Sunday, March 22, 2009

Elephant parade tomorrow night

From the Queens Times:

Once again New York City hosts the circus, and the popular parade of elephants will be making a grand entrance via the Queens Midtown Tunnel just before midnight on Monday, March 23rd. Motorists should use alternate routes during this period (from 11:30 PM); the tunnel is expected to re-open at approximately 2 AM, Tuesday, March 24th.

A total of ten Asian elephants, nine horses and three ponies, along with animal trainers and escorts, are coming to Manhattan to appear in the Ringling Bros. and Barnum & Bailey Circus.

The annual “elephant parade” route is through the north tube of the QMT. The circus entourage will exit the tunnel in Manhattan and make its way westward across E.34th Street to Madison Square Garden, where the show runs from Sun., March 26th through Mon., April 13th.


Anonymous said...

Pathetic parade. I'll probably be the only one to think these shows are ridiculously dated. Go to a zoo - a zoo that took an abused animal from somewhere where it was abused (and couldnt be released in the wild) and gave it a home in a location that resembled its natural habitat.

You really have to be stupid if you get your jollies watchin a tiger jumpin through a big flamin hula hoop.

Anonymous said...

If "Pinky" Gallagher is still a Republican he might want to join in on that gray parade from the rear.

We hear that's the position he likes the best.

I can picture it now that bald headed pink bastard in a daisy chain with the elephants!

Anonymous said...

he drinks enough to see pink elephants!

Anonymous said...

I'll probably be the only one to think these shows are ridiculously dated.
You are. There is something wonderful and timeless about the circus - yes, we have seen the same acts since Ed Sullivan and before, but when you look at the garbage that passes for entertainment today for kids, its the best thing going.

Violent video games? Soft core porn 'exposed' to kids? Mindless screaming at the obscure Jonas Brothers (or whatever is the flava of the month?)

Come on. Get real.

Anonymous said...

"I'll probably be the only one to think these shows are ridiculously dated."

You're not.

They will one day enter the trash bin of history as society continues to evolve.

And one would hope that your view would be in the majority in this part of the world.

Anonymous said...

"They will one day enter the trash bin of history as society continues to evolve."

Just like our landmarks.

Anonymous said...

do they pay the toll

georgetheatheist said...

" society continues to evolve."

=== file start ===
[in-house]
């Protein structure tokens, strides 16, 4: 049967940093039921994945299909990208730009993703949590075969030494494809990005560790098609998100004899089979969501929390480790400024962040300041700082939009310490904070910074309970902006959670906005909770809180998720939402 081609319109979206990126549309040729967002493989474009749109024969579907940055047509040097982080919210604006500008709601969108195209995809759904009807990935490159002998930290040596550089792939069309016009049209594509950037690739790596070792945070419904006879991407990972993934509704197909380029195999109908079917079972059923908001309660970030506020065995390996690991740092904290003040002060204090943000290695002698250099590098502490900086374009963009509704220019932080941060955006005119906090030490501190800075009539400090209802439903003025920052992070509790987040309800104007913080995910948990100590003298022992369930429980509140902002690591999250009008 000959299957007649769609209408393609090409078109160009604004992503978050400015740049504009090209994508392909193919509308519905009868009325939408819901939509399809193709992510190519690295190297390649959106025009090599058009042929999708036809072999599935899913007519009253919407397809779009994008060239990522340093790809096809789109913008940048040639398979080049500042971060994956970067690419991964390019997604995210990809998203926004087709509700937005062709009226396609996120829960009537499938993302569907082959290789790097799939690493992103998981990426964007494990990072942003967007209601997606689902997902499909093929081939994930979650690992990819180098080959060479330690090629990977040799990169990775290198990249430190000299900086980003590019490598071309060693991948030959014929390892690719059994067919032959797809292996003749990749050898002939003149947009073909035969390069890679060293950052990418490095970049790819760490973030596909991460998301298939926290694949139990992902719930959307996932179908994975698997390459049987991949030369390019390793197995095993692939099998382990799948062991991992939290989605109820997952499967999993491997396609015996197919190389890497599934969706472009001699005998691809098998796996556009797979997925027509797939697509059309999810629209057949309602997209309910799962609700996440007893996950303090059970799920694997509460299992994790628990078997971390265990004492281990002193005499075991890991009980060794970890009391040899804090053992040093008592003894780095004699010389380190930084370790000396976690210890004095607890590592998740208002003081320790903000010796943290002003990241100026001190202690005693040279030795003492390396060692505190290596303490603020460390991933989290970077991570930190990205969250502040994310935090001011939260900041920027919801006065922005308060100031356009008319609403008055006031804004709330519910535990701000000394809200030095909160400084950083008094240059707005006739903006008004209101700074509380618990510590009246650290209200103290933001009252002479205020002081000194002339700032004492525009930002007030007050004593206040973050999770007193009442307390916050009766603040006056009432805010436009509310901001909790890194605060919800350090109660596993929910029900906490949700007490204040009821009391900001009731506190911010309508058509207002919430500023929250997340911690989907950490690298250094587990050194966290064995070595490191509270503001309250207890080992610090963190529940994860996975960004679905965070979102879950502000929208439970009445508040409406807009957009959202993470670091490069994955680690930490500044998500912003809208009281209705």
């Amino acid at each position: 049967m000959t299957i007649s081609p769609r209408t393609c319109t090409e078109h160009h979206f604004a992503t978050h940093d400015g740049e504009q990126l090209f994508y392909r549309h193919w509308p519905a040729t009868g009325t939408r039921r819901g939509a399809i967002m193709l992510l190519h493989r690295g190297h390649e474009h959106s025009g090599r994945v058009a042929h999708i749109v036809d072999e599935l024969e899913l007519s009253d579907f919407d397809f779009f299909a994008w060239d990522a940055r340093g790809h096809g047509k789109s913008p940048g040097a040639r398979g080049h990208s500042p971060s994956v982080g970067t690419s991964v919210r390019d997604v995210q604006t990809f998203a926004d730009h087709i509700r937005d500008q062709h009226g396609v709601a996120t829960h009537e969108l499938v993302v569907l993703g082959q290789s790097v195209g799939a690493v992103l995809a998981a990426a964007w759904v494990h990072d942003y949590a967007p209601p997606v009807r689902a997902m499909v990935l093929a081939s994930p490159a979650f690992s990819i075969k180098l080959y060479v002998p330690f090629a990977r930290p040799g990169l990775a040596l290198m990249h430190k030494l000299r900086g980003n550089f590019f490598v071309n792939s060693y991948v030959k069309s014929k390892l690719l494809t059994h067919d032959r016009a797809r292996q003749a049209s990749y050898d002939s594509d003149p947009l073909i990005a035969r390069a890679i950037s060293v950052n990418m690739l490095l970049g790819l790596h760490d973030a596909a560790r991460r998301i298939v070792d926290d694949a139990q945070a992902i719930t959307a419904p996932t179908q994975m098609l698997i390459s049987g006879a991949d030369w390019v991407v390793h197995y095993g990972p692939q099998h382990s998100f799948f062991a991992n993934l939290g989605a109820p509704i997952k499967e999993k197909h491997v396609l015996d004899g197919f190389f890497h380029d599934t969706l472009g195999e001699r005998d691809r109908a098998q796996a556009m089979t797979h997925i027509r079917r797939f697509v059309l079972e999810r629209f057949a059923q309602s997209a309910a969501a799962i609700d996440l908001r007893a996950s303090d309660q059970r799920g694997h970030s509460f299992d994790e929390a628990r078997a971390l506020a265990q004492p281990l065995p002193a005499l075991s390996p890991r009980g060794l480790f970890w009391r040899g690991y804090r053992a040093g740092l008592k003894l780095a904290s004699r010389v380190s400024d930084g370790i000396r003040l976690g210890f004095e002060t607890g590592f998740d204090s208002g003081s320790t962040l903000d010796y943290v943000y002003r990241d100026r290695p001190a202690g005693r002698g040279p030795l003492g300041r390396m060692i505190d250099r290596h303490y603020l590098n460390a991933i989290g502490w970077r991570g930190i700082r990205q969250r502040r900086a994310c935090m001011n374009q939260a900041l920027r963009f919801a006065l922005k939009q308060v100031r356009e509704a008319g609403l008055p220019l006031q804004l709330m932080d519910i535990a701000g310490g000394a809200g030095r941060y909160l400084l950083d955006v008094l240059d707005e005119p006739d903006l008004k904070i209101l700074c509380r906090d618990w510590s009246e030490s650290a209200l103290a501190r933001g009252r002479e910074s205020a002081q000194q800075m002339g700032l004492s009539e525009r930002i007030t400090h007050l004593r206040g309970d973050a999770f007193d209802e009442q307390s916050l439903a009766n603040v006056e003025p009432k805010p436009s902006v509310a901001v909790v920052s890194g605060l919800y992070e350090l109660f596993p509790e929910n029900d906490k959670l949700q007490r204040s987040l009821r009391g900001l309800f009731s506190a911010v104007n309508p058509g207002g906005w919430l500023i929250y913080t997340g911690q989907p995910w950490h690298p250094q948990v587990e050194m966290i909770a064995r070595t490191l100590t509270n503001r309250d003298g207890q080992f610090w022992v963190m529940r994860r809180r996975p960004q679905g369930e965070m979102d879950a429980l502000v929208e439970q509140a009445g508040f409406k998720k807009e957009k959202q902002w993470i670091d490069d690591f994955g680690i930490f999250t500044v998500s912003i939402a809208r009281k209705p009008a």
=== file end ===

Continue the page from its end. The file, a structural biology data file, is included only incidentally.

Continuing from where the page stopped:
Like Extreme Fighting?

Anonymous said...

" society continues to evolve."
Like Competitive Eating Contests?

Anonymous said...

Like the hip hop culture? Reality tv? Brittney, Ashley, Madonna, Lindsey, Paris et al?

Anonymous said...

oh great, here come the animal rights protesters.

Anonymous said...


Anonymous said...

Elephants are chained for an average of more than 26 hours at a time, sometimes for as many as 60–100 hours straight on extended trips. Chained and barely able to take a step, the elephants sway neurotically.
Kenneth Feld—CEO of Feld Entertainment, the company that owns Ringling—had to admit that he's seen handlers use bullhooks to hit elephants in the secret places where the wounds don't show up as much (i.e., under the chin, behind the ear, and on the back of the leg).
Ringling's animal behaviorist testified that an elephant who had been struck with a bullhook was seen dripping blood on the arena floor during a show.
In internal e-mails that came to light, a Ringling veterinary assistant reported, "After this morning's baths, at least 4 of the elephants came in with multiple abrasions and lacerations from the [bull]hooks. … The [lacerations] were very visible …. [A handler] applied … wonder dust just before the show." (Wonder Dust is a gray dressing powder that circus workers can use to conceal bloody bullhook wounds.)
Another internal report documented that Troy Metzler, a longtime Ringling elephant trainer, struck Angelica, a female Asian elephant, three to five times while she was held in stocks before unloading her and then shocking her with an electric prod.
Two former Ringling employees, who had previously blown the whistle to PETA, described the abuse that they witnessed while working for the circus, including a violent beating of an elephant that lasted at least 30 minutes.

Anonymous said...

Cruelty is not entertaining

Anonymous said...

How is it possible that such viciousness is tolerated by such large animals? They are extremely intelligent too.

Anonymous said...

Crapper, if the elephants leave a deposit, will you do another shit identification piece?

gov. arnold schwarzenegger said...

Ja, zat vas anudder gut von!